Following last year’s two-girls-up-a-pylon suspenser Fall, here’s this year’s two-girls-underwater suspenser The Dive. This sort of coping (or not) with bad luck in the wilds movie, aimed perhaps at folks who dread going on holiday, has been a persistent strain since Open Waters and 127 Hours … and pretty much always manage to get audiences sweating or biting nails in frustration.
Director-writer Maximilian Erlenwein – remaking a Swedish film Breaking Surface – sketches in the bare minimum of character stuff with sisters Drew (Sophie Lowe) and May (Louisa Krause) – not estranged, but with hints of family woes in the background – as they drive to a remote rocky beach for a session cave-diving (it’s implied that they are American, but the location is Malta). A rock fall on land and underwater pins May’s leg with considerably less than 127 hours worth of air in her tank – while also burying the spare tanks on the shore, and their phones and keys to a rental car which might (or might not) have a jack in the boot). Drew has to dive repeatedly to her trapped sister, risking the bends every time she rushes a trip back to the surface, and runs about on the barren, depopulated shore to find something – anything – she can use to pry May free.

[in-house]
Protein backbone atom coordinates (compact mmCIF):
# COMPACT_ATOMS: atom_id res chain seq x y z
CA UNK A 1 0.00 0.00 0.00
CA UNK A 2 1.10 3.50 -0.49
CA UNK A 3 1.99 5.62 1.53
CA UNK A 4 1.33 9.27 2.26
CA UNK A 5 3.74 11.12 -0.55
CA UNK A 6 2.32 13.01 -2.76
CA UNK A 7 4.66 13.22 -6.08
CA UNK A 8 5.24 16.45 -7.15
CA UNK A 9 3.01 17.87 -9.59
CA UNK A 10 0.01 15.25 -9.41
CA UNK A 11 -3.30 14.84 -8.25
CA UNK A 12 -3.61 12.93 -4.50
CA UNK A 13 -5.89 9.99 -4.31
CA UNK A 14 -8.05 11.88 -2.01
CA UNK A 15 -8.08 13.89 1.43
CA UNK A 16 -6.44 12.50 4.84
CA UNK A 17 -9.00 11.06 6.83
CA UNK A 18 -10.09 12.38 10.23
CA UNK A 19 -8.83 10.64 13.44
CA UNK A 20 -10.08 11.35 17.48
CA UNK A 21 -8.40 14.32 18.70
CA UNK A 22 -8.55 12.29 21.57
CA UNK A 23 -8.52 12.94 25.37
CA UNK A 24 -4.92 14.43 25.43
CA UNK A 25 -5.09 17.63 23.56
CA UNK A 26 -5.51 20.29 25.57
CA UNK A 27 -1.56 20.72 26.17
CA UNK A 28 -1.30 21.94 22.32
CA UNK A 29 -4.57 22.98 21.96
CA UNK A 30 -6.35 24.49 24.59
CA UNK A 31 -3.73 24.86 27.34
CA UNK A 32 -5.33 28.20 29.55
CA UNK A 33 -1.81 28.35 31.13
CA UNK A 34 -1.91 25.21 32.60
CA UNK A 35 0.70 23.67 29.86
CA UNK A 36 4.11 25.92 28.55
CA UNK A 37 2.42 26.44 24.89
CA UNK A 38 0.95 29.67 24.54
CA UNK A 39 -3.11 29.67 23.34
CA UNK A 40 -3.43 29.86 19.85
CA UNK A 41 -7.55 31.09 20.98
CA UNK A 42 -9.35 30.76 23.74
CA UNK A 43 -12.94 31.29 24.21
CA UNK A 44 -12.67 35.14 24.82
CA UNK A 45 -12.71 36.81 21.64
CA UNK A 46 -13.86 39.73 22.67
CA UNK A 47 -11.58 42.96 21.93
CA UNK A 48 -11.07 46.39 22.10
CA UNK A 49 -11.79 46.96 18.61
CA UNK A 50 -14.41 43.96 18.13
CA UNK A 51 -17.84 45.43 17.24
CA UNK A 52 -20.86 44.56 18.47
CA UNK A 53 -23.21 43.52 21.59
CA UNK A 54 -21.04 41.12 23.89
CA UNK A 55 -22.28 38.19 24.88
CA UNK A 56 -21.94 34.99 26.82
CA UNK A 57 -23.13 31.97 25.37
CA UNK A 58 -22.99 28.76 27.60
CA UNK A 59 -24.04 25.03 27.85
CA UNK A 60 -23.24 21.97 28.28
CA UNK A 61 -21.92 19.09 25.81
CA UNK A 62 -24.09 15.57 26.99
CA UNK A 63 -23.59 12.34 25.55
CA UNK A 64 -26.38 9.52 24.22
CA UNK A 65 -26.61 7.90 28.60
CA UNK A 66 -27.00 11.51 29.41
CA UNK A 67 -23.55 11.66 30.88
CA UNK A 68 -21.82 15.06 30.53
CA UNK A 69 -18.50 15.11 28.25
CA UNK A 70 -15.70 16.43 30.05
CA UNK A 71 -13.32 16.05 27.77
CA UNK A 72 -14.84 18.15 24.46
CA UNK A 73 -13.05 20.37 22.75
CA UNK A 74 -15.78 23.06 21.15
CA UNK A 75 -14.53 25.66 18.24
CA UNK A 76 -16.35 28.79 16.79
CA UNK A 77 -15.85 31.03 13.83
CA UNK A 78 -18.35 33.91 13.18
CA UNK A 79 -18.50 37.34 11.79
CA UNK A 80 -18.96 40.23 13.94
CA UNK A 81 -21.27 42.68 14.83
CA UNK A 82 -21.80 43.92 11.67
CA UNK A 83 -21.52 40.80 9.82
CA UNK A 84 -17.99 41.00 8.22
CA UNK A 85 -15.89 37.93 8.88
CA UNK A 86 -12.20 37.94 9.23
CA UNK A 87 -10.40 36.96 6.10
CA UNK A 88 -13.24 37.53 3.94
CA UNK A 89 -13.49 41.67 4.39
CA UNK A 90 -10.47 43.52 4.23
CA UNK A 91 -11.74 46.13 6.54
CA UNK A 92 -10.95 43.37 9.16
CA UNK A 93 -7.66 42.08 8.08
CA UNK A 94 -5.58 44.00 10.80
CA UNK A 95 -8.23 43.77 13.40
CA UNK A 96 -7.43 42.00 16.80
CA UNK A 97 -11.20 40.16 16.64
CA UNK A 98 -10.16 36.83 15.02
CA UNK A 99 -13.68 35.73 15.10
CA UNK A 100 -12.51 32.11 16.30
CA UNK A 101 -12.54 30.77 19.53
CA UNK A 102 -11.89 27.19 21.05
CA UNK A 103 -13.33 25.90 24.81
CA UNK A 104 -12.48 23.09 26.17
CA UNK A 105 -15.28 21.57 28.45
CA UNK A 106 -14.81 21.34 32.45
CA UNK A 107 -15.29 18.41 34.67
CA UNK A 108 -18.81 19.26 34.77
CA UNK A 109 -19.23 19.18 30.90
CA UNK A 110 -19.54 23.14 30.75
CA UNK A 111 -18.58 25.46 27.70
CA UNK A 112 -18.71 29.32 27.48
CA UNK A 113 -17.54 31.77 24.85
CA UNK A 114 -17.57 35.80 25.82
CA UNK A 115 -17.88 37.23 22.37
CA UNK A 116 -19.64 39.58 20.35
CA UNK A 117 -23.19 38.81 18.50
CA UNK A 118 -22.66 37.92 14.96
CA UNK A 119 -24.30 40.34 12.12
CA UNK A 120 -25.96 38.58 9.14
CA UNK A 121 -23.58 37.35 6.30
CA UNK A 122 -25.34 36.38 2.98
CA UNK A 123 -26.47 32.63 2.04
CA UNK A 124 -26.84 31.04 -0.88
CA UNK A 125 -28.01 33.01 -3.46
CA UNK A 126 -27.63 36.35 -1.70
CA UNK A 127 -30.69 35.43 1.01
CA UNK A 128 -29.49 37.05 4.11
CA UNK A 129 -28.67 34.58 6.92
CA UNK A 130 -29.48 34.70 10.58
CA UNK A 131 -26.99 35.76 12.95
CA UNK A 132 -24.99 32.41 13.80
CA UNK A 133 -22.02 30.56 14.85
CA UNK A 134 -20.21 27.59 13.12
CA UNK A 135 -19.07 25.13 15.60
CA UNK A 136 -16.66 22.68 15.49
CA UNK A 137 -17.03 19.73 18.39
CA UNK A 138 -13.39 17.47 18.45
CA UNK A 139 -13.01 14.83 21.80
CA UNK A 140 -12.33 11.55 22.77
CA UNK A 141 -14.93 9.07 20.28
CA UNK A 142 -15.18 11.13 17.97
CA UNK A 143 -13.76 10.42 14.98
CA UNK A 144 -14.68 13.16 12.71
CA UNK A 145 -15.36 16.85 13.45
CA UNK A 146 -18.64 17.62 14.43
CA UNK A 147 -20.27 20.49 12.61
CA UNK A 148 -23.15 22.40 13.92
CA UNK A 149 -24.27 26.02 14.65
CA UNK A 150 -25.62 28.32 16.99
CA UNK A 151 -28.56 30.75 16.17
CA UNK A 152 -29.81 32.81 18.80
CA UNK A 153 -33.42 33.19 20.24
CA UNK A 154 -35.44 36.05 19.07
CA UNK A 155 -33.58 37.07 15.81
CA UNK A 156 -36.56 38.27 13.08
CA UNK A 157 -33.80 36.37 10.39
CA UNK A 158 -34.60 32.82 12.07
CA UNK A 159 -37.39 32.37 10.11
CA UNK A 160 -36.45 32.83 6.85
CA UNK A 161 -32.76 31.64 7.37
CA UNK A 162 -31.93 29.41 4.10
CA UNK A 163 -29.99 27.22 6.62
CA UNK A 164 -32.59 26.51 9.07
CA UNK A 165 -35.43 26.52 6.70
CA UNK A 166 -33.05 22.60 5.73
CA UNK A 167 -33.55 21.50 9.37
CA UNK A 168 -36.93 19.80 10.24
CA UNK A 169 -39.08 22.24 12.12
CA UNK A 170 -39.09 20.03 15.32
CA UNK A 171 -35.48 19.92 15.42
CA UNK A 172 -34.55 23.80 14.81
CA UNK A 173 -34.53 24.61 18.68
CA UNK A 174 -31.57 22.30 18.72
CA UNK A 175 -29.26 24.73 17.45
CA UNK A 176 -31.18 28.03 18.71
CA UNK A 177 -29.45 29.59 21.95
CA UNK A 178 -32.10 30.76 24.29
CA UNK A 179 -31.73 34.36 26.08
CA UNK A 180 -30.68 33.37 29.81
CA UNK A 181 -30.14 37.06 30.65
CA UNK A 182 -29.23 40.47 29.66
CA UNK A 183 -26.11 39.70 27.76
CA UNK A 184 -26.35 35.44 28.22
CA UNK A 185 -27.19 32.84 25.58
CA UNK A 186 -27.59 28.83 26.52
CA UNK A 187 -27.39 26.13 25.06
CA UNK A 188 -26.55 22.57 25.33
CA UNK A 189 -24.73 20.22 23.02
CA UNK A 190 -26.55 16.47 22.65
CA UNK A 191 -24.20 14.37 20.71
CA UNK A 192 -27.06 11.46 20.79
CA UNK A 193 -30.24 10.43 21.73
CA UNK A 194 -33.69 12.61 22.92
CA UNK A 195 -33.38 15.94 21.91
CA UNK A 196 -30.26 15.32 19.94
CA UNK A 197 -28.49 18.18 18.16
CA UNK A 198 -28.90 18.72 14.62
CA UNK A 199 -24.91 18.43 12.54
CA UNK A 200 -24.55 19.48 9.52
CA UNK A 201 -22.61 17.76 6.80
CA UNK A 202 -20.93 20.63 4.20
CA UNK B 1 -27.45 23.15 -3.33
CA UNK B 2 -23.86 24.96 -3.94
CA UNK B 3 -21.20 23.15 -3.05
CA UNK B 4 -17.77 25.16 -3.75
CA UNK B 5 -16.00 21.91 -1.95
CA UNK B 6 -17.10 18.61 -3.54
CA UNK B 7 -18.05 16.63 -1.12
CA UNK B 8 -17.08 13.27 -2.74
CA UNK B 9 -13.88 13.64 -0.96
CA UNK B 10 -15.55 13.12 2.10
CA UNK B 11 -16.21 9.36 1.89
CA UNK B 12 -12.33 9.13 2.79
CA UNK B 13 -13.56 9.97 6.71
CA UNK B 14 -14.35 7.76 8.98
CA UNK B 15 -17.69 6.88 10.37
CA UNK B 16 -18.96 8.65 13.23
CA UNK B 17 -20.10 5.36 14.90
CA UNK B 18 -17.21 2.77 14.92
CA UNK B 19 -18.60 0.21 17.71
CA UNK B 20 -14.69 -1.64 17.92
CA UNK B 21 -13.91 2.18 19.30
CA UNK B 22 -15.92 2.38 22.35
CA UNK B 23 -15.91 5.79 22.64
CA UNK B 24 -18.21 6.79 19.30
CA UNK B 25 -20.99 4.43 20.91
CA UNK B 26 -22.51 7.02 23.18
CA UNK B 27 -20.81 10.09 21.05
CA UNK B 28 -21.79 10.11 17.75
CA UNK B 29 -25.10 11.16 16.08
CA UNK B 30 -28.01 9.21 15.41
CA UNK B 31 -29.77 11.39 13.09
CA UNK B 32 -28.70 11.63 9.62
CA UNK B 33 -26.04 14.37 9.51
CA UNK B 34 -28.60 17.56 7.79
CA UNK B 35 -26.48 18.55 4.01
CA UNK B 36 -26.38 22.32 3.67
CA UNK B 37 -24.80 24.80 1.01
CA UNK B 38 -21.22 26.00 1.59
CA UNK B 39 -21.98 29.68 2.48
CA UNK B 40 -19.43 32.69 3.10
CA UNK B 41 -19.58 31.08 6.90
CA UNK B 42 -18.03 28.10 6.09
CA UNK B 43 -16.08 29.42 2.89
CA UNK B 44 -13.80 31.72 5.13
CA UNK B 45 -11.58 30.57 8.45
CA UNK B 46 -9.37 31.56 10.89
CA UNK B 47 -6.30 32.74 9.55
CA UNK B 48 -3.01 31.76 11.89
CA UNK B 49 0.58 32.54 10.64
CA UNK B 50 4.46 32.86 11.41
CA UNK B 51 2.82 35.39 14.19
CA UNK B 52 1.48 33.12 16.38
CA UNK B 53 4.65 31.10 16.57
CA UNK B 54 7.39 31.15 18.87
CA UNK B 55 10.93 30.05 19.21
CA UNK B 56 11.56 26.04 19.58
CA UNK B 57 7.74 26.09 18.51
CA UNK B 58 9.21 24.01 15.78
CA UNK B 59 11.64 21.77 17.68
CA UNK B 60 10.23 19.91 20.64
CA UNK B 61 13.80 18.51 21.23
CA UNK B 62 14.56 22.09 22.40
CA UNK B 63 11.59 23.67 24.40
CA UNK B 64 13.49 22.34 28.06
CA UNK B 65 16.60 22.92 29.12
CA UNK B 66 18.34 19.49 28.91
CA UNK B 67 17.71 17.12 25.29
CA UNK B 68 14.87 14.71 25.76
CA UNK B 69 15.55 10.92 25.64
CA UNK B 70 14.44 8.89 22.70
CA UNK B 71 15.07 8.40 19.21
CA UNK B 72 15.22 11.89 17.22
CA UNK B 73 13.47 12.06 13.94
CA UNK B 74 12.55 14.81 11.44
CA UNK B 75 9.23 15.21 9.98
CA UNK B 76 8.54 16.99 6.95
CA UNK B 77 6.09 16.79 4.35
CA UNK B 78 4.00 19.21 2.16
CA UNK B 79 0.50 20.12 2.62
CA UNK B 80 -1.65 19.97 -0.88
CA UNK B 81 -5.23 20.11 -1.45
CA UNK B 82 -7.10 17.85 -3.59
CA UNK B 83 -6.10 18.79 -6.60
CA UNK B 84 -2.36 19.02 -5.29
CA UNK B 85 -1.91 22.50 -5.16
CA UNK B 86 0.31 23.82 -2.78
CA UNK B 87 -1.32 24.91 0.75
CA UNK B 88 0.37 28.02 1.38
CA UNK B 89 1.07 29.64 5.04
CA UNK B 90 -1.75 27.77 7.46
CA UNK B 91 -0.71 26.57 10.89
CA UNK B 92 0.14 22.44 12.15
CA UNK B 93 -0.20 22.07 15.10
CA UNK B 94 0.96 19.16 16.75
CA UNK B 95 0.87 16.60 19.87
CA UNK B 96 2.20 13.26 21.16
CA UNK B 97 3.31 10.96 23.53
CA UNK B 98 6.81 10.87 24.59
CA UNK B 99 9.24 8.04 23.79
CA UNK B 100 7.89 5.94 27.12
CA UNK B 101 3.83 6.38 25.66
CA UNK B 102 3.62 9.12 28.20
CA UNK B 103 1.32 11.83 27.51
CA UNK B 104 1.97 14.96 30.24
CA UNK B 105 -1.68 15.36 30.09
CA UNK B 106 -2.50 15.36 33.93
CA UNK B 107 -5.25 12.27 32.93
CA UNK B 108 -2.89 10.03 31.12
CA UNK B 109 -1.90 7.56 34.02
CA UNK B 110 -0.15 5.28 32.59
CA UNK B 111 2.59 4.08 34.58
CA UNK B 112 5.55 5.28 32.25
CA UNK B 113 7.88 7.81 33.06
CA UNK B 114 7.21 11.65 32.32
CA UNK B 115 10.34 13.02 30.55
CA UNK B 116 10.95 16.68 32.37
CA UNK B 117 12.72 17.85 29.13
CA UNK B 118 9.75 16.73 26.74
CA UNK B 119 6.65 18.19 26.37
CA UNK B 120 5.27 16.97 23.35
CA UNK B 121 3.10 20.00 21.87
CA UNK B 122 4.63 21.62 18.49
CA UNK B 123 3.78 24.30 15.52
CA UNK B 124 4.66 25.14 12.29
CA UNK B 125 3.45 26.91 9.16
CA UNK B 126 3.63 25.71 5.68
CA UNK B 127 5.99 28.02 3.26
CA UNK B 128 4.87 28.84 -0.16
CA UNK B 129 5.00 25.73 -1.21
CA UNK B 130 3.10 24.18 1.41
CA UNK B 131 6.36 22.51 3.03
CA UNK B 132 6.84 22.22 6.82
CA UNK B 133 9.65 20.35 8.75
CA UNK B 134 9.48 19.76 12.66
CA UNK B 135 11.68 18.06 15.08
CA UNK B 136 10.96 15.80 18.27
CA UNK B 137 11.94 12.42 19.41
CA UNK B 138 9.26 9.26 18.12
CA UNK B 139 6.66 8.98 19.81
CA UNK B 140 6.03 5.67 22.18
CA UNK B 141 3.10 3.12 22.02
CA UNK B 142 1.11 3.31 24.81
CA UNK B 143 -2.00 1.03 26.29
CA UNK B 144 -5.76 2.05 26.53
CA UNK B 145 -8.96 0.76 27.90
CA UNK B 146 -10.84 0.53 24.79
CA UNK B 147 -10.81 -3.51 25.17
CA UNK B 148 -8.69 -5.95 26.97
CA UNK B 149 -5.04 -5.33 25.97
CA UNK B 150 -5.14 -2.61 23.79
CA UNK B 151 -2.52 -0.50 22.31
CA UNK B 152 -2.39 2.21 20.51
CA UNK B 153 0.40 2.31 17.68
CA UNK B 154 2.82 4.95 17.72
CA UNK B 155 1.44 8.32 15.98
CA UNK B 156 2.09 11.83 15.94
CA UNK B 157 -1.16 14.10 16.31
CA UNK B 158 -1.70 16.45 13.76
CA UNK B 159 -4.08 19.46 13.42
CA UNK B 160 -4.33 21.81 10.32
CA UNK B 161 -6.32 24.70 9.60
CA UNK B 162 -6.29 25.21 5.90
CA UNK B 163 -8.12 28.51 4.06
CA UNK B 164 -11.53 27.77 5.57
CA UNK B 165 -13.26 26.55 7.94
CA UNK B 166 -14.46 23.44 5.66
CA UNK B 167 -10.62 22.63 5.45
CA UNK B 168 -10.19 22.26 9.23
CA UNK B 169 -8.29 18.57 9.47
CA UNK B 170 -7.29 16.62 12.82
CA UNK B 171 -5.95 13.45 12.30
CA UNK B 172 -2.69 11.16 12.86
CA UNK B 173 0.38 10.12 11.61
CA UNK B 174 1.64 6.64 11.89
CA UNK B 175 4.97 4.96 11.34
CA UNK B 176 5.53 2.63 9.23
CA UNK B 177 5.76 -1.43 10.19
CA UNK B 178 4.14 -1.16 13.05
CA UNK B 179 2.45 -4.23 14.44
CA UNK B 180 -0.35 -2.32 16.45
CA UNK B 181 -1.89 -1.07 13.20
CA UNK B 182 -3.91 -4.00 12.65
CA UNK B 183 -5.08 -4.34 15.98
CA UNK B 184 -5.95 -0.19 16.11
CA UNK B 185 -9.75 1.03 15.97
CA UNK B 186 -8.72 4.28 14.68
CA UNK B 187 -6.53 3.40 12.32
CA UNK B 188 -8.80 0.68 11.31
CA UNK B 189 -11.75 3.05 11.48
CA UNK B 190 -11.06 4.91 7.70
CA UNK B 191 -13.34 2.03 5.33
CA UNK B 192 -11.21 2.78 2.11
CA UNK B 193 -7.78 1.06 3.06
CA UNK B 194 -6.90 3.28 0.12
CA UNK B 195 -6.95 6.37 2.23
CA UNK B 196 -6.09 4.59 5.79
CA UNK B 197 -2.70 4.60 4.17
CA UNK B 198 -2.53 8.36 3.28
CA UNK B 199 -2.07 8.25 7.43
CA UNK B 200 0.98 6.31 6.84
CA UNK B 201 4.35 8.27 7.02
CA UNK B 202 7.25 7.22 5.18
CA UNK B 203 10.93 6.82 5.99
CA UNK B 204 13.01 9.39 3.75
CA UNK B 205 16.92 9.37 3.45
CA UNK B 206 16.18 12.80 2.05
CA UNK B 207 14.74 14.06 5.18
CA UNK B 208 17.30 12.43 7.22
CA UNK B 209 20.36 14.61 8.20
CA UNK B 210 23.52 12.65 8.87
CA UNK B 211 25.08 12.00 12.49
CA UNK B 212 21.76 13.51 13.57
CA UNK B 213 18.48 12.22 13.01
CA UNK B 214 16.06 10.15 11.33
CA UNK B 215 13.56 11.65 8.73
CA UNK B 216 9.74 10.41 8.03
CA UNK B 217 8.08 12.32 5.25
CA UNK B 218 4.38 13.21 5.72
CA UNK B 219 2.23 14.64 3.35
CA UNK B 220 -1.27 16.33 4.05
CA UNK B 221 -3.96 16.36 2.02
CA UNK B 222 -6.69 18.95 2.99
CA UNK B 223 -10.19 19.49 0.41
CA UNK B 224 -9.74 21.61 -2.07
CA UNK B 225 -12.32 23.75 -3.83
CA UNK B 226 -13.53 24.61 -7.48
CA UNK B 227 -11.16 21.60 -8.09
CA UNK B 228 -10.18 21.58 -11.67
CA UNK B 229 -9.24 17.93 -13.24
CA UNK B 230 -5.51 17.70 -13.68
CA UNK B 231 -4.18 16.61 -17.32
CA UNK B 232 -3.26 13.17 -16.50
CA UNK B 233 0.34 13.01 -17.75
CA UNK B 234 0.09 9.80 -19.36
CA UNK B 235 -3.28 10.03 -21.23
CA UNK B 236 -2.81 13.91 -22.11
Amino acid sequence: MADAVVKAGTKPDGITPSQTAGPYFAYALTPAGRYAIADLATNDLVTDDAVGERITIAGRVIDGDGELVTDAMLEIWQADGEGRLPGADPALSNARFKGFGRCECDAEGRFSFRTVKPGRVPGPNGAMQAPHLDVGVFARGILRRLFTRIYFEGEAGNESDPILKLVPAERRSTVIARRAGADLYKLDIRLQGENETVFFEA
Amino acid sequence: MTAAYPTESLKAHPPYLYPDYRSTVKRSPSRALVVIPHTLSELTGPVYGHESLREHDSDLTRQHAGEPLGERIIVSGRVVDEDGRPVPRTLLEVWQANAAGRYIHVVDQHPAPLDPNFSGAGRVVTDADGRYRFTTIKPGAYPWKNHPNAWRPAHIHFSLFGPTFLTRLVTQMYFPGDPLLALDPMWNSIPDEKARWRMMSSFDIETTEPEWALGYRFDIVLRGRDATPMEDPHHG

Eventually, both women start suffering from raptures of the deep – allowing for a few hallucinatory, semi-surreal moments underwater with non-Esther Williams dances. Lowe and Krause are both good in tricky circumstances – limited dialogue, facemasks which blur their expressions, and rough physical situations which either keep them stuck in one place or have them run or swim in long shot (Krause also can’t show too much emotion because May is trying to conserve her air by staying calm – against all instincts). The spine of the story, of course, is the sisters’ attempts to rescue each other – completing an almost minimal arc about their metaphorical drifting apart before a literal coming together.